Eventually Carlos let loose, thanks mostly to Young Thug, Drake’s “Fake Love” and especially Lil Uzi Vert’s “Do What I Want.” He bounced around, Hit Dem Folks, dabbed, crashed into me and anybody else around us, and finally engaged in alls sorts of other boisterous, impulsive reactions to the mayhem in front of him. On the way out the venue, we were welcomed with a slight sprinkle, and the general fogginess that is the Mission District on a Friday night. The streets were overly populated, the traffic was thicker than it had any reason being, the curse words were loud and abundant and the pizza we devoured was greasy. Finally, Carlos came out with his most vocal reaction to the night, blurting out the kind of thing he could only say around his brother, his peer, and not an overbearing, adult in charge. With a nervous, gleeful laugh, he blurted out “that was lit as f*ck,” and then quickly returned to his stasis of awkwardness. The 16-year-old agreed, and their night was officially made. One for the books for sure.
On the way home, I quizzed him about music, his favorite rappers, who else he’d like to see in concert. In his true, pre-teen awkwardness he mostly answered with a series of “I Don’t Knows” and mumbled, short responses I could barely understand. It was a rookie mistake, because little did he know, I was planning our next night out on the town. But alas, 90-minutes in the car, after midnight and all of that pandemonium was more than his little body could handle, and his night ended much earlier than mine.
Admittedly, I haven’t always been the best brother. I’m not the most consistent presence in their lives, busy with my own kids and rarely able to find the free time to truly devote energy to them like I wish I could. Randomly, in that forthright way that only kids and drunk people sometimes speak, they will remind me just how significant I am to them. Be it a spontaneously, profound conversation where one reveals that I’m their “role model,” or a sudden phone call where another pleads with me to come to their basketball game the next day and offer some in-game instruction, or something as simple as an extra tight hug when I went for a handshake at Thanksgiving. In a family that doesn’t exchange “I Love Yous” often, those moments are the “I Love Yous,” and whether they know it or not, I do cherish them.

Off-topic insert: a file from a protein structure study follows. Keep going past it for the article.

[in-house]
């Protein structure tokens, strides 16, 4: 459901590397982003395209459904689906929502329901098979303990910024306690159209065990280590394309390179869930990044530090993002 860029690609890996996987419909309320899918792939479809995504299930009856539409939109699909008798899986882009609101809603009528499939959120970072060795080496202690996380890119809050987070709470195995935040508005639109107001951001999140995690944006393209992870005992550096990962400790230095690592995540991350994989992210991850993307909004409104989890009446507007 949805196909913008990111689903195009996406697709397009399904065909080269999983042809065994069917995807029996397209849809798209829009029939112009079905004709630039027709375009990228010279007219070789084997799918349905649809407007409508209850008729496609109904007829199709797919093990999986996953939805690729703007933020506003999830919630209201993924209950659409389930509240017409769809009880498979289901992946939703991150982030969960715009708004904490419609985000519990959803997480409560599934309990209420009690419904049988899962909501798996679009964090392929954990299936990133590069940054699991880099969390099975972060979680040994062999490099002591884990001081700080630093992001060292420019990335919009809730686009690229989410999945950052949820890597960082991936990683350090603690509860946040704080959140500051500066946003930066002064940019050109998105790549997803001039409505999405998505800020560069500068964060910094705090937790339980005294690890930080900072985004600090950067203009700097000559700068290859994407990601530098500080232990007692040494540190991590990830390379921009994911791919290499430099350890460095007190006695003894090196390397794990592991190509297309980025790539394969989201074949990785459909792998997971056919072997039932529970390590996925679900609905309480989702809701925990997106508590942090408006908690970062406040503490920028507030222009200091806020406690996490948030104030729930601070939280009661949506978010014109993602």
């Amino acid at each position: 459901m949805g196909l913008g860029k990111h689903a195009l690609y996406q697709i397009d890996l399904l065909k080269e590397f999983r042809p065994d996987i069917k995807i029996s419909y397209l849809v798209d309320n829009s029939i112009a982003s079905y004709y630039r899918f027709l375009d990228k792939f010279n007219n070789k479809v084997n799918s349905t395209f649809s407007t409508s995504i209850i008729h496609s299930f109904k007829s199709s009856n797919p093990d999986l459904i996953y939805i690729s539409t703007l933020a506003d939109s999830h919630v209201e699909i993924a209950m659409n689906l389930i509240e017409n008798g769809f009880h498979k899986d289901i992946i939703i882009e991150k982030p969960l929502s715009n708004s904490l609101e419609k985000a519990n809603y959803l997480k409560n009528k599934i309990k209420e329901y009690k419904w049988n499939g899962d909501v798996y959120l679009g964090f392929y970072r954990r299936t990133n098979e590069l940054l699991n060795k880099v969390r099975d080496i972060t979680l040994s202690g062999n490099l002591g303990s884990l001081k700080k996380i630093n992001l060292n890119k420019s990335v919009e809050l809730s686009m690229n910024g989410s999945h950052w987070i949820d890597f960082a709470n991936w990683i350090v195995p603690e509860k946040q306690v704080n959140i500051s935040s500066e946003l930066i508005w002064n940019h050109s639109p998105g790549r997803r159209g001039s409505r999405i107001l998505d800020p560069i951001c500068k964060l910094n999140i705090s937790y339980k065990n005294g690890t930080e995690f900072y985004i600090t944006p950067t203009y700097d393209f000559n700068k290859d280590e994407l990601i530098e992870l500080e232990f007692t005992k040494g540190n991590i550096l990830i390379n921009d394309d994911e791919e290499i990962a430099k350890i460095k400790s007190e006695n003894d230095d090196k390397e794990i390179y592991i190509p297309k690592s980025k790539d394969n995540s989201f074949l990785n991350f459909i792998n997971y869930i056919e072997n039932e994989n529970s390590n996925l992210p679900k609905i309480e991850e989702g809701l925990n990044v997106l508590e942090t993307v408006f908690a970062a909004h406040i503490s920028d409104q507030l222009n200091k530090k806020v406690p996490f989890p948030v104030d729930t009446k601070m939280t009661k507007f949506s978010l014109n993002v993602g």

What they don’t get, mostly because they’re too young and inexperienced with life to understand, is that rainy and unseasonably warm Friday night in San Francisco was the exact, cathartic experience that I needed, too. Being an adult can be just as murky as being a kid, and the holidays are especially stressful — I’m not immune to any of that either. In my time of need the concert with my brothers came as a pick-me-up, and a reason to celebrate the holiday. As much as I was taking them out to enjoy a concert, they were taking me out to enjoy life. So that’s what I got, a night with my little brothers where they had the experience of a lifetime, one that they’ll hopefully remember forever, and one that I certainly will.
When you reach a certain point in life, joy isn’t necessarily something you experience for yourself, but something you relish more when you watch your loved ones experience it. This was the purest form of that kind of vicarious joy, and the first time in a long while I was able to experience it with them, especially Carlos who somehow always seems to be a tad more neglected than my other siblings. He’s not the baby, he’s not the teenager in peril, he’s not closer to my age where we can experience and discuss adulthood and take our children on play dates. He’s stuck, right there in no-man’s land, an awkward almost-teenager, with a chasm between he and his big brother, a gap that has hopefully been narrowed by Friday night.
Check out more photos from Young Thug and 21 Savage’s HiHorse’d Tour stop in San Francisco below, courtesy of photographer Abe Coloma.